What if your emotions were little creatures with minds of their own and could negotiate among themselves? If you are a narrative practitioner, you must be thinking, “What’s new? We talk about this in externalising conversations all the time.”What is new is that Pixar has used this premise to develop an engaging narrative about what it means to be human. Specifically, how do our thoughts and emotions contribute to our experiencing of the world. The movie Inside Out offers itself, perhaps unintentionally, as a visual depiction of externalising conversations.
Briefly, the animation movie is the story of a pre-adolescent girl, Riley, who has to make significant life adjustments when her family moves to a new city. As she goes about her everyday life we are taken, quite literally, inside her head and introduced to a team of little creatures, personification of her emotions, who work at a control panel to generate a range of feelings for Riley. Making up the rest of the complex internal world are memory keepers, dream producers and islands of values, relations and behaviour that together shape Riley’s personality.
The parallels between these characterizations and externalising conversations are apparent. Externalising conversations in narrative practices revolves around exploring a feeling, thought or experience, especially one that is considered problematic, as an independent entity and not as part of a ‘flawed’ identity. So, if someone says, “I am depressed,” narrative therapy puts ‘depression’ under a lens to explore its role in the person’s life. They might ask some of these questions:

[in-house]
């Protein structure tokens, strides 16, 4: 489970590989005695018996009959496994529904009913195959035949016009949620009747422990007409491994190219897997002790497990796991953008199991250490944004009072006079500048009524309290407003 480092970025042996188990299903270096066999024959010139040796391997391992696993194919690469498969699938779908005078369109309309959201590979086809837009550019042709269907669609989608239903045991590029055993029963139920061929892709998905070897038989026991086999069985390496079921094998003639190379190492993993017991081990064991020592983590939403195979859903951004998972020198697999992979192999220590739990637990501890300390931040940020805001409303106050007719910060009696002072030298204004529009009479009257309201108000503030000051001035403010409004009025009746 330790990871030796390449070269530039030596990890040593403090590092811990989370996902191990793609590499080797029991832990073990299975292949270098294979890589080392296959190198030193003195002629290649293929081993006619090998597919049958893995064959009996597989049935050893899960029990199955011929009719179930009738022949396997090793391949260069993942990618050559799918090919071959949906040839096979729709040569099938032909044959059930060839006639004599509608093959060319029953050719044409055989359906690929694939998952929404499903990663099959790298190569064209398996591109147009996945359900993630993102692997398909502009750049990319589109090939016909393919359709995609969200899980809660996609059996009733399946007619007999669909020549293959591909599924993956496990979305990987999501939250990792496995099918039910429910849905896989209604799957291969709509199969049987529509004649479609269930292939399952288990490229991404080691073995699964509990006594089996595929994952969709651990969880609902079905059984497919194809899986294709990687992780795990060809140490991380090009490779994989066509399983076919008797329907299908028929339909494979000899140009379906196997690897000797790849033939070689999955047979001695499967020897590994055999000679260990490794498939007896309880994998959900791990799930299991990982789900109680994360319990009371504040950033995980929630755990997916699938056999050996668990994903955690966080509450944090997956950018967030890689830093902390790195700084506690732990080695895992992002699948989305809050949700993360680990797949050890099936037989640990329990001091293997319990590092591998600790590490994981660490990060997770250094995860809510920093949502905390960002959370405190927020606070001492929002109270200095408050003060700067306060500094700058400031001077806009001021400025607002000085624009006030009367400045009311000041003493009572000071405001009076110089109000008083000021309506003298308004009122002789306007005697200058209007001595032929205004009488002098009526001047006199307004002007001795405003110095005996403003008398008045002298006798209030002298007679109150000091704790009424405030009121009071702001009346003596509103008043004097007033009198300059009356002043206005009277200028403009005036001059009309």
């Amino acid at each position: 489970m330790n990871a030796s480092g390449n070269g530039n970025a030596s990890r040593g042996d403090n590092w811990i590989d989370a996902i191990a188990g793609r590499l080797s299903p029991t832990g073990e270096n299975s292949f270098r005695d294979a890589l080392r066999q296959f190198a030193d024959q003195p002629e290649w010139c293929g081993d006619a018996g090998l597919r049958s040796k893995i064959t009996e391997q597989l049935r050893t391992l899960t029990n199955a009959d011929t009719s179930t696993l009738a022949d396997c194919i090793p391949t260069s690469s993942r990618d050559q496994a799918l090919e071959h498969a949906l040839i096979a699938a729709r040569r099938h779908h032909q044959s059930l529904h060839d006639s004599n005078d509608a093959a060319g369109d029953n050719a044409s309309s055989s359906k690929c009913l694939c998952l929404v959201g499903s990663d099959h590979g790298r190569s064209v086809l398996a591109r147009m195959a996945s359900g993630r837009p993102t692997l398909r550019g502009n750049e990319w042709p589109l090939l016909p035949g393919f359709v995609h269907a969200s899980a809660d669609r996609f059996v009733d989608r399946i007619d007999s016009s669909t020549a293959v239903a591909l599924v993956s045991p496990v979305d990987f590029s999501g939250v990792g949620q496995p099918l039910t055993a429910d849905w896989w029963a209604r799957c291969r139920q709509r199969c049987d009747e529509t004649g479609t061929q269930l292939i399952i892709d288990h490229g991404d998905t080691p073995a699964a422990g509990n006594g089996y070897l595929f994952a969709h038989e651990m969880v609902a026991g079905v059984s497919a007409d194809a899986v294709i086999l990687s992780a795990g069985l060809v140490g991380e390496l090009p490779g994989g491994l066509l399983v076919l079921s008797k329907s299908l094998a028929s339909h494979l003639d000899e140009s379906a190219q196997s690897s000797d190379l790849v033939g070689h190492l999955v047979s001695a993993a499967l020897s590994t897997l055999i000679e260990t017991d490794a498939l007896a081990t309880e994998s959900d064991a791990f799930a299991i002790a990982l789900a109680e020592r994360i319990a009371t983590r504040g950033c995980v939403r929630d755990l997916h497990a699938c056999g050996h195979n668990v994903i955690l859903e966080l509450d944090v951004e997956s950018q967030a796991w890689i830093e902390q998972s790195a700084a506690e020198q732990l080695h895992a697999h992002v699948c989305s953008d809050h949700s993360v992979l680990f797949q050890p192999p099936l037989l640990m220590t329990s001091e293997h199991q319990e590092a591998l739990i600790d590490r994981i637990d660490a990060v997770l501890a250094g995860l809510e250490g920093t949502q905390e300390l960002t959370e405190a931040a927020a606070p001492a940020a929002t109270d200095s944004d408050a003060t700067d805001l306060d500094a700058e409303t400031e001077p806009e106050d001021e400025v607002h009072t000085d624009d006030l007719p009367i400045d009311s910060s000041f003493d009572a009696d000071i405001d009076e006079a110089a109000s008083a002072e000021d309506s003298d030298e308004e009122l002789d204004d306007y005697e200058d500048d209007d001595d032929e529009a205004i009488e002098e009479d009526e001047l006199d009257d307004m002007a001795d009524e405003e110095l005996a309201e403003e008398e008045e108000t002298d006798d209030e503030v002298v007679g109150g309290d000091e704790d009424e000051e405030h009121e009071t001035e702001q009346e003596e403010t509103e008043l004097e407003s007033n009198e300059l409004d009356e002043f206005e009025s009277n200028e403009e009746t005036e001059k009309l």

- What would you say are the characteristics of this depression?
- What does depression do to you?
- How does it affect people around you?
- What happens when depression is not around?
- What is your opinion/stand on the effects depression is causing?
- Why do you think this way about the effects?
Inside Out runs with this idea when it anthropomorphises emotions as little people in the human mind. Depending on which emotion is in charge, Riley gets excited, sad, angry, and so on as she experiences each day.
This, in turn, triggers certain behaviour in people around her, who also have their own set of little creatures in their head. And what happens when an emotion goes missing? We tend to think that if we are rid of all ‘negative’ emotions, life would be perfect. But when Sadness goes missing from Riley’s life we realise that even emotions that cause pain have their uses. No emotion is all good or all bad. As Joy reminisces about Riley’s win on the skating rink, she begins to understand that sometimes Sadness can lead to happiness. One single emotion is not in charge all the time.
The movie touches almost effortlessly upon re-authoring as well. The colour-coded spheres of memories are not fixed; a touch from Sadness makes a previously happy memory sad. Just like through a process of re-membering and re-authoring we can bring about a shift in perspective and how we view our life situations.
Inside Out scores high for its entertainment value. However, go and take a look particularly if you are a narrative practitioner. You will come away touched and with new ideas for how to use narratives in your work.
Esha Patnaik is a psychotherapist and educator. She uses a combination of narrative processes, NLP and transactional analysis in her therapy work with adolescents and young adults. Her interest in education centres around blended learning and innovations in pedagogy